Finite element representation of the EEG forward problem with multipole expansion
- Multipolentwicklung zur Lösung des EEG Vorwärtsproblems mittels Finiter Elemente
Hanrath, Anne; Grasedyck, Lars (Thesis advisor); Wolters, Carsten H. (Thesis advisor)
Dissertation / PhD Thesis
Dissertation, RWTH Aachen University, 2019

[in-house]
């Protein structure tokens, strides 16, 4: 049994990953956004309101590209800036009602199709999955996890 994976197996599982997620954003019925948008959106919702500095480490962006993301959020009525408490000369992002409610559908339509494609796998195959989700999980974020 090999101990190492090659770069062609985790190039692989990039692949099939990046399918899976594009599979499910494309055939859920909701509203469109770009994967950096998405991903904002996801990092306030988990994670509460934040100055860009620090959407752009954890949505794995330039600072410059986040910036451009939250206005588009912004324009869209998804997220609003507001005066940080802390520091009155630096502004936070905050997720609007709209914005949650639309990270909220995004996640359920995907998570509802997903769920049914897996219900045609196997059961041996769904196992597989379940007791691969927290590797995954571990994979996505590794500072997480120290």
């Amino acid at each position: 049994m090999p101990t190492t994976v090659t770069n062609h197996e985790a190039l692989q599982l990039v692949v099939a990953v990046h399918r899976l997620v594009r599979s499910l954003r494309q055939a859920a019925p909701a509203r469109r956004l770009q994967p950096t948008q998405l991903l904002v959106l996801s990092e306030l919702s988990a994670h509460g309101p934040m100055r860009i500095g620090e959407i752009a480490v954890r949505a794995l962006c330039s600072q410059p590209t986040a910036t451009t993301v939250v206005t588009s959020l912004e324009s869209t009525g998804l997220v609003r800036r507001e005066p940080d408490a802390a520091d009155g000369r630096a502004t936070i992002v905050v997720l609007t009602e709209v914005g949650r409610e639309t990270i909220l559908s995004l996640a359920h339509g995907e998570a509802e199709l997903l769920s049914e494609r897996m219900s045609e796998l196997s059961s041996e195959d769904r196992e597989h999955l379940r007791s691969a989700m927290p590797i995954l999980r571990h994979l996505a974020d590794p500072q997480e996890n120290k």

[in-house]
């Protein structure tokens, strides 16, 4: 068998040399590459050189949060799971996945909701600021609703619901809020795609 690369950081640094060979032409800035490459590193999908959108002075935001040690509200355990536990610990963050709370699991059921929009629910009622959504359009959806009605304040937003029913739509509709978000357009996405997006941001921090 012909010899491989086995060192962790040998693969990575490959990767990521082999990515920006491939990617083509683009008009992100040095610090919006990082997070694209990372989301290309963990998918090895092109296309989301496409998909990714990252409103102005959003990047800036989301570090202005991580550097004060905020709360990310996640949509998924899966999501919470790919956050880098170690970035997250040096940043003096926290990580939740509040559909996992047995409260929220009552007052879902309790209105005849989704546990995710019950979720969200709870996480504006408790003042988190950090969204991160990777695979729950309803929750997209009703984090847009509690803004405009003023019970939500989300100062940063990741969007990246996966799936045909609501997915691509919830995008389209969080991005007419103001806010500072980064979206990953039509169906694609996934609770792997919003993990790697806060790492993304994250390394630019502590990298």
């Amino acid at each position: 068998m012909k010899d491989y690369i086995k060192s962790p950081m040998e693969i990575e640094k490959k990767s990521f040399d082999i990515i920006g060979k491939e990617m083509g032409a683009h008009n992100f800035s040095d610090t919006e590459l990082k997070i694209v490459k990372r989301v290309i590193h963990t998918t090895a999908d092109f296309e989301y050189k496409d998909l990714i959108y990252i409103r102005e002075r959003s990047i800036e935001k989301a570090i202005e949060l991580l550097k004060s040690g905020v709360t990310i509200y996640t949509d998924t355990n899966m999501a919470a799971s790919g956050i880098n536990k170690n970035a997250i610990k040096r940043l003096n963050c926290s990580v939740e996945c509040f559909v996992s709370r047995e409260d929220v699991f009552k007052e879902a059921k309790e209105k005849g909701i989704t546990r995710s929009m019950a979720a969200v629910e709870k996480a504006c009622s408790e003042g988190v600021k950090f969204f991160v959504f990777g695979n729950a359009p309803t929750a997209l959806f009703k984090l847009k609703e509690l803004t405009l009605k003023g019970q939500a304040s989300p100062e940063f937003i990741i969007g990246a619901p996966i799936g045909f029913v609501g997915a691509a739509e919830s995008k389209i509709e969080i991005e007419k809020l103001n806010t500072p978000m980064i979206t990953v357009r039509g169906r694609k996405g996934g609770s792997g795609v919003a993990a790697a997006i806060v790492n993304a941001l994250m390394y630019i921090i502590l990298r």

Brain activity imaging using Electroencephalography (EEG) is a vital aspect of cognitive science and neurology. However, the reliability of brain activity localization based on EEG data has been a hard endeavor so far. In this dissertation, we propose a new, reliable mathematical algorithm for this purpose. First, we will provide an overview of the biological background of methodology in cognitive science. To localize brain activity from EEG data, we need to solve an elliptic partial differential equation (PDE) with a mathematical dipole as a right--hand side. For this, we use Finite Element Methods (FEM). However, FE cannot discretize a mathematical dipole. We solve this issue with regularization. Secondly, we list contemporary regularization approaches. The most successful one - the Venant Approach - has so far lacked a mathematical and theoretical foundation. This dissertation is expanding that approach both theoretically and practically. Thirdly, we formulate a new approach using the idea of the Venant Approach. It originates from the idea to substitute the mathematical dipole with a distribution of monopoles. Monopoles are placed exactly on FE nodes, using the corresponding monopole loads as FE values. The substitution of a mathematical dipole with a monopole distribution results in a new PDE. With assumptions for both monopole loads and electrical conductivity in the PDE, we prove that there is a unique solution for the PDE's ultra-weak formulation using the duality method. We can derive a more intuitive way to compute monopoles with the help of multipole expansion. This involves expanding the potential of the mathematical dipole and the potential of the monopole distribution and comparing the different terms. This new approach is called Multipole Approach. For the Multipole Approach, we can give an error bound with an error decay in the direction of the boundary for a small sphere of uniform conductivity around the dipole location. Fourthly and finally, we employ the most popular approaches, together with the new Multiple Approach in numerical computations. First, we test with unique conductivity in 2D. Second, we employ the approaches on spherical models with different layers of distinct conductivity in 3D. Finally, we compute a goal function scan on one 3D spherical model. We study the Multipole Approach in different configurations and find the optimal one. In this optimal case, the new approach outperforms the contemporary approaches effortlessly.